Kart racing or karting is a variant of open-wheel motorsport with small, open, four-wheeled vehicles called karts, go-karts, or gearbox/shifter karts depending on the design. They are usually raced on scaled-down circuits. Karting is commonly perceived as the stepping stone to the higher and more expensive ranks of motorsports.
Karts vary widely in speed and some (known as Superkarts) can reach speeds exceeding 160 miles per hour (260 km/h), while go-karts intended for the general public in amusement parks may be limited to speeds of no more than 15 miles per hour (24 km/h). A KF1 kart, with a 125 cc 2-stroke engine and an overall weight including the driver of 150 kilograms has a top speed of 85 miles per hour (137 km/h). It takes a little more than 3 seconds to go from 0 to 60 mph with a 125 cc shifter kart (6 gears), with a top speed of 115 miles per hour (185 km/h) on long circuits.
Kart racing is usually used as a low-cost and relatively safe way to introduce drivers to motor racing. Many people associate it with young drivers, but adults are also very active in karting. Karting is considered the first step in any serious racer’s career. It can prepare the driver for high-speed wheel-to-wheel racing by helping develop quick reflexes, precision car control, and decision-making skills. In addition, it brings an awareness of the various parameters that can be altered to try to improve the competitiveness of the kart (examples being tire pressure, gearing, seat position, chassis stiffness) that also exist in other forms of motor racing.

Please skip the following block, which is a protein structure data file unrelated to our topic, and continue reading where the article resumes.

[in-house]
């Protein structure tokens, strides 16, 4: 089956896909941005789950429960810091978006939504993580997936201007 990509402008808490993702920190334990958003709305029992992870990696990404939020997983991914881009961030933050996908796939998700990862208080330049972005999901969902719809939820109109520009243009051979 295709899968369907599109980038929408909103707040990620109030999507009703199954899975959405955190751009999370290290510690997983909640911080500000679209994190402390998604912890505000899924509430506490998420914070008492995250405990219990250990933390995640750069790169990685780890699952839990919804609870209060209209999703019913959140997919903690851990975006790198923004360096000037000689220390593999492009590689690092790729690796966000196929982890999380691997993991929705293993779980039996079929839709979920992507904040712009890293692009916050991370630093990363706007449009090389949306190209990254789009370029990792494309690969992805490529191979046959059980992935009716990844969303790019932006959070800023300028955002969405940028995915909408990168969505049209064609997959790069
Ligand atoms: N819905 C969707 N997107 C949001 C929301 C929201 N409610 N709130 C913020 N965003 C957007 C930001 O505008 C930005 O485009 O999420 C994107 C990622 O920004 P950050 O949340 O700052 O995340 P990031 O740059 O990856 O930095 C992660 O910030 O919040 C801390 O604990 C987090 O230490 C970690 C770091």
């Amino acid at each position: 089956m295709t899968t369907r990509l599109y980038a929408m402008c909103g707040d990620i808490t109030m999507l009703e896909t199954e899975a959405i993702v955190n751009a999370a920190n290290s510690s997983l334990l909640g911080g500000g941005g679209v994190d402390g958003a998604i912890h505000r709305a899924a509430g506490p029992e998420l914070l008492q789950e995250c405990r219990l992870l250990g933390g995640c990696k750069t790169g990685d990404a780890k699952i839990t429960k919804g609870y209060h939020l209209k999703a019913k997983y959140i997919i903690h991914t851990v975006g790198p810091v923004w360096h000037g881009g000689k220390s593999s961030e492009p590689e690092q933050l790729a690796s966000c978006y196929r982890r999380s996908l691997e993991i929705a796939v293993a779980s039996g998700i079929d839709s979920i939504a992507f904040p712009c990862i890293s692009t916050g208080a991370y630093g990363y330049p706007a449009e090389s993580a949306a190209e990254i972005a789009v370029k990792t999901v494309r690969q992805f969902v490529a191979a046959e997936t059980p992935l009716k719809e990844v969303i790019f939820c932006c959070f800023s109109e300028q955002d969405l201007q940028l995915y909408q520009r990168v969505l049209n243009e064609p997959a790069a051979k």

All current (with the exception of Russian driver Vitaly Petrov) and many former Formula One drivers grew up racing karts, most prominent among them, World Champions Michael Schumacher, Ayrton Senna, Alain Prost, Fernando Alonso, Kimi Räikkönen, Jenson Button, Lewis Hamilton and Sebastian Vettel. Many NASCAR drivers also got their start in racing from karts, such as Darrell Waltrip, Lake Speed, Ricky Rudd, Juan Pablo Montoya, Tony Stewart, and Jeff Gordon.
In August 2009, in anticipation to a possible return to F1 with Ferrari, Formula One world champion Michael Schumacher did some preparation driving a kart in Lonato, Italy. Schumacher also raced at the SKUSA SuperNationals, an event taking place each year in Las Vegas, along with F1 drivers Sébastien Buemi and Nelson Piquet, Jr. Felipe Massa also used karting in September 2009 to test his condition in Brazil, two months after his Hungarian Grand Prix freak accident during qualifying.